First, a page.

From: Jeff Kreines (email suppressed)
Date: Mon Apr 26 2010 - 11:53:00 PDT
I have a feeling that digital projection using consumer projectors will be
replacing 16mm projection more quickly than most of us would like -- there
is very little 16mm release printing going on these days. With the death of
reversal stocks, 16mm release prints are either made off of the original
negative (which is dangerous and more expensive) or off of dupe negs --
which add two generations to the process (IP and dupe neg) and greatly
DVD and BluRay are not the solution, at least not at the moment, I don't
There are some very good codecs that do not need fast computers or hard
drives to play back high resolution files at 24 fps. I like the Cineform
codecs a lot -- and we use them with the Kinetta Archival scanners. You can
capture at greater-than-HD resolutions (we use 2.4K x 2K for our smaller
scanner, 4K x 3K for the big one) and set playback at whatever speed you'd
like -- so those working at 12-16-18 fps can get real 12-16-18 fps
projection, not always simple with film projectors. You also get the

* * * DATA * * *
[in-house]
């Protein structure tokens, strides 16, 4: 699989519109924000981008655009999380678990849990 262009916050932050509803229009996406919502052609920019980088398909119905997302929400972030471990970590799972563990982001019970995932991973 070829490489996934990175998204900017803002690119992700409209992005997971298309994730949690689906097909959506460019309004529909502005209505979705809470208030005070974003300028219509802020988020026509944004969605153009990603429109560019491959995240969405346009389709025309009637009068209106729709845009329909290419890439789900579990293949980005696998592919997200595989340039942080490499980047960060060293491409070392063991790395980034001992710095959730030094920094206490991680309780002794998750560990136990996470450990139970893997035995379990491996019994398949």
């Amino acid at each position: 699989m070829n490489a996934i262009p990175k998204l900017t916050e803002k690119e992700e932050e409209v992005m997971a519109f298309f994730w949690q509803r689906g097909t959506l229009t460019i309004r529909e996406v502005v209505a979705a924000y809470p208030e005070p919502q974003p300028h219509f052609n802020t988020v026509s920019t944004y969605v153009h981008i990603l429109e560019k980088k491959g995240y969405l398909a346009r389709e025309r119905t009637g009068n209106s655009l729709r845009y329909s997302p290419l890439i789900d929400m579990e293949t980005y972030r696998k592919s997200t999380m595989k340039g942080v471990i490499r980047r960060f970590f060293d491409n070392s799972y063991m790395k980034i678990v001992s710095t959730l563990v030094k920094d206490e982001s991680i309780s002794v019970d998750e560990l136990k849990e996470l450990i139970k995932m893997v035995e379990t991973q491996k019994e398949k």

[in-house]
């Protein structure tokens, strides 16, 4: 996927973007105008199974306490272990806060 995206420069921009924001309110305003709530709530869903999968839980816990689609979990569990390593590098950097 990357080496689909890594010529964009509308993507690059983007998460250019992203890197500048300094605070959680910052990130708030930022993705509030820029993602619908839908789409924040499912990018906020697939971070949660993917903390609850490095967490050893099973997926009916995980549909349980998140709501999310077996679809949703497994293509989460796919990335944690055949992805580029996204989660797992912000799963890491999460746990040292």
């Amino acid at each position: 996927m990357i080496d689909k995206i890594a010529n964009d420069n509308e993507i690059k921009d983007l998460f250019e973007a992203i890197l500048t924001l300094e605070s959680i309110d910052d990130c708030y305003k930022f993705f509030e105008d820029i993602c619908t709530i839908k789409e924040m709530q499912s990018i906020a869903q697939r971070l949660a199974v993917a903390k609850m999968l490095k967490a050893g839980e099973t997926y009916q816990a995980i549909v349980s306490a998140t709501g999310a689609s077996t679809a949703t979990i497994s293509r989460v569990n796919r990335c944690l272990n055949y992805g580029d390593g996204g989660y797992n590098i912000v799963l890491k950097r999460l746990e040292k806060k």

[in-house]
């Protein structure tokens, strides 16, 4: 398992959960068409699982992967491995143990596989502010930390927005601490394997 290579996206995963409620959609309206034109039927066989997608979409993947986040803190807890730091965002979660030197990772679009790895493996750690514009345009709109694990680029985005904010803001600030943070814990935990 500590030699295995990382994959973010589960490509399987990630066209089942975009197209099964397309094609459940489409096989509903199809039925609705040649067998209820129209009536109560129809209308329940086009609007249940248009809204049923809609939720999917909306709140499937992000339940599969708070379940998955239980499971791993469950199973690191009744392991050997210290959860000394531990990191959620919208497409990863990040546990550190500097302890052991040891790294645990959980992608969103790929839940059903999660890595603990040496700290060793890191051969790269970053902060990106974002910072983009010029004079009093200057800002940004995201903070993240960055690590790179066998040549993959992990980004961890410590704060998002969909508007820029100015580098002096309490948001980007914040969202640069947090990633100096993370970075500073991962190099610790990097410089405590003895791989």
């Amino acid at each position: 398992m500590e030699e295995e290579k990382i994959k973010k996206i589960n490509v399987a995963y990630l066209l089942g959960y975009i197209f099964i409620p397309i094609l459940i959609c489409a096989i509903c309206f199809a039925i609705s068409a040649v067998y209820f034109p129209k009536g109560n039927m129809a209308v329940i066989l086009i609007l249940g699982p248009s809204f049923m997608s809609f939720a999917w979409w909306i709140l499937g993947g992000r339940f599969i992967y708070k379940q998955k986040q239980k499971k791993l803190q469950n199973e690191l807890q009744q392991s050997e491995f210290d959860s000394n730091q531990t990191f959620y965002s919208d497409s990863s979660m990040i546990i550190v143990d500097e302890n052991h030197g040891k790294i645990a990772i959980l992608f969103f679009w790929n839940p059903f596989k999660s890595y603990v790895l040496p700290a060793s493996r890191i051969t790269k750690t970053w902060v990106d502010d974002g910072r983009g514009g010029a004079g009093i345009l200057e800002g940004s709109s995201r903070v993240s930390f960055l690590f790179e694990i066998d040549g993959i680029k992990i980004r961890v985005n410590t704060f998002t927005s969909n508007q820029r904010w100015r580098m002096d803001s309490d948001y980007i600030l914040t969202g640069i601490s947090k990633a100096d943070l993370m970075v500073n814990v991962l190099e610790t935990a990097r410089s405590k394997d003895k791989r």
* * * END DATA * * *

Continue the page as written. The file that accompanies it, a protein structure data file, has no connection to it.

advantages of 10 bit log rather than 8 bit images.
We use to travel with projectors and speakers and amps and an EQ with room
analyzer -- a pain. I could see easily travelling with a bright digital
projector and a small computer to feed it -- or a dedicated box like WDTV or
similar, even Apple TV is ok but limited right now to 720P.
For those of us wanting to use every pixel for 4:3 film projection, an
expensive option would be to use a 1.33x anamorphic projection lens rotated
90 degrees, and stretch the image electronically so that 1920 x 1080 with
squeeze projects as the equivalent of 1920 x 1440 through the lens. (These
lenses are not yet affordable.)
There will be 4K projectors from EPSON in the next year or so that should be
in the high-end consumer price range -- these might be amazing.
I love film projection. I wish I could foresee a long life for it,
especially in 16mm. But Kodak seems to care only about cheap ink-jet
printer ink these days -- IDIOTS! -- so we will have to improvise and find a
replacement that doesn't lose the qualities that are important to us all.
Jeff "still has many 16mm projectors" Kreines
----- Original Message -----
From: "Myron Ort" <email suppressed>
To: <email suppressed>
Sent: Monday, April 26, 2010 1:18 PM
Subject: Re: Digital projection Basic questions
> Anyone have experience using consumer level digital projectors?
> Is it possible to project a "film" file that is less compressed than what
> seems to be necessary for a DVD?
> Any tips or ideas would be educational for me at this point.
> Any recommended equipment and reasons?
> Myron Ort
> For info on FrameWorks, contact Pip Chodorov at <email suppressed>.
For info on FrameWorks, contact Pip Chodorov at <email suppressed>.